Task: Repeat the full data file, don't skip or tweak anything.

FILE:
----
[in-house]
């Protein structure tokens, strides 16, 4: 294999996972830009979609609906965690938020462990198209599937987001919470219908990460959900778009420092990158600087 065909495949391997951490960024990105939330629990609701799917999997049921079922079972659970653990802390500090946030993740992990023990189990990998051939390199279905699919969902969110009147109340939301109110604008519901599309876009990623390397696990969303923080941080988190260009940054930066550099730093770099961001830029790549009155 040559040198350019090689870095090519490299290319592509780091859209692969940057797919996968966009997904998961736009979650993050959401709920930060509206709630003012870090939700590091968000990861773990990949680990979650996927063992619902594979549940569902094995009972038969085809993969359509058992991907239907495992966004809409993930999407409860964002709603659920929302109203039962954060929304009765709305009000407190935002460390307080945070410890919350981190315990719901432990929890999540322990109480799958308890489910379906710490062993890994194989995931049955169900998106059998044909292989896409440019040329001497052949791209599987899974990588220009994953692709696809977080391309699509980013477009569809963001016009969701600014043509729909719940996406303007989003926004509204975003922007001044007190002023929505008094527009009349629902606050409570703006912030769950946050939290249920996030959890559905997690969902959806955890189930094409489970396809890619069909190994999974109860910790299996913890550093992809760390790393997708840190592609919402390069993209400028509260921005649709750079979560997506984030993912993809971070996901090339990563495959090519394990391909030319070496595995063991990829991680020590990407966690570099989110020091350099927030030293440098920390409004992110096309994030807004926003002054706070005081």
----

[in-house]
């Protein structure tokens, strides 16, 4: 294999996972830009979609609906965690938020462990198209599937987001919470219908990460959900778009420092990158600087 065909495949391997951490960024990105939330629990609701799917999997049921079922079972659970653990802390500090946030993740992990023990189990990998051939390199279905699919969902969110009147109340939301109110604008519901599309876009990623390397696990969303923080941080988190260009940054930066550099730093770099961001830029790549009155 040559040198350019090689870095090519490299290319592509780091859209692969940057797919996968966009997904998961736009979650993050959401709920930060509206709630003012870090939700590091968000990861773990990949680990979650996927063992619902594979549940569902094995009972038969085809993969359509058992991907239907495992966004809409993930999407409860964002709603659920929302109203039962954060929304009765709305009000407190935002460390307080945070410890919350981190315990719901432990929890999540322990109480799958308890489910379906710490062993890994194989995931049955169900998106059998044909292989896409440019040329001497052949791209599987899974990588220009994953692709696809977080391309699509980013477009569809963001016009969701600014043509729909719940996406303007989003926004509204975003922007001044007190002023929505008094527009009349629902606050409570703006912030769950946050939290249920996030959890559905997690969902959806955890189930094409489970396809890619069909190994999974109860910790299996913890550093992809760390790393997708840190592609919402390069993209400028509260921005649709750079979560997506984030993912993809971070996901090339990563495959090519394990391909030319070496595995063991990829991680020590990407966690570099989110020091350099927030030293440098920390409004992110096309994030807004926003002054706070005081």